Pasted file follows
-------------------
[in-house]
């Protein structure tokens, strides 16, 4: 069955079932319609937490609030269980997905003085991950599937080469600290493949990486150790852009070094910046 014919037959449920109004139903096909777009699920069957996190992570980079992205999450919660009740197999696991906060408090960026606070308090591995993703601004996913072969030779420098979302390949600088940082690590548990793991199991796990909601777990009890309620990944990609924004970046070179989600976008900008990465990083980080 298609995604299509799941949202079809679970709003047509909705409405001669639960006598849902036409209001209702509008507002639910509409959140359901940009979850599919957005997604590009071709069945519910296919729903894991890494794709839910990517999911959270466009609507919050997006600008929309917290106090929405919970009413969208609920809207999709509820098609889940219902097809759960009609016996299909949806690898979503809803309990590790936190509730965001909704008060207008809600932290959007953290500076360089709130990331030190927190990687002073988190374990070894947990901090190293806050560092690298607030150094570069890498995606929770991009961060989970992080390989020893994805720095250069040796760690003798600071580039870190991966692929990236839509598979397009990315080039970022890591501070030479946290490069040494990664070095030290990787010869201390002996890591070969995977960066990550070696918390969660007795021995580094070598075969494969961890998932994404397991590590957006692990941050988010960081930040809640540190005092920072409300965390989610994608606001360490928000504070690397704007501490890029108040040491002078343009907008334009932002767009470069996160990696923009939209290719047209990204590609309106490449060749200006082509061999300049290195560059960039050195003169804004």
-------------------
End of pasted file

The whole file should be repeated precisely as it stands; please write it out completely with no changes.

[in-house]
């Protein structure tokens, strides 16, 4: 069955079932319609937490609030269980997905003085991950599937080469600290493949990486150790852009070094910046 014919037959449920109004139903096909777009699920069957996190992570980079992205999450919660009740197999696991906060408090960026606070308090591995993703601004996913072969030779420098979302390949600088940082690590548990793991199991796990909601777990009890309620990944990609924004970046070179989600976008900008990465990083980080 298609995604299509799941949202079809679970709003047509909705409405001669639960006598849902036409209001209702509008507002639910509409959140359901940009979850599919957005997604590009071709069945519910296919729903894991890494794709839910990517999911959270466009609507919050997006600008929309917290106090929405919970009413969208609920809207999709509820098609889940219902097809759960009609016996299909949806690898979503809803309990590790936190509730965001909704008060207008809600932290959007953290500076360089709130990331030190927190990687002073988190374990070894947990901090190293806050560092690298607030150094570069890498995606929770991009961060989970992080390989020893994805720095250069040796760690003798600071580039870190991966692929990236839509598979397009990315080039970022890591501070030479946290490069040494990664070095030290990787010869201390002996890591070969995977960066990550070696918390969660007795021995580094070598075969494969961890998932994404397991590590957006692990941050988010960081930040809640540190005092920072409300965390989610994608606001360490928000504070690397704007501490890029108040040491002078343009907008334009932002767009470069996160990696923009939209290719047209990204590609309106490449060749200006082509061999300049290195560059960039050195003169804004």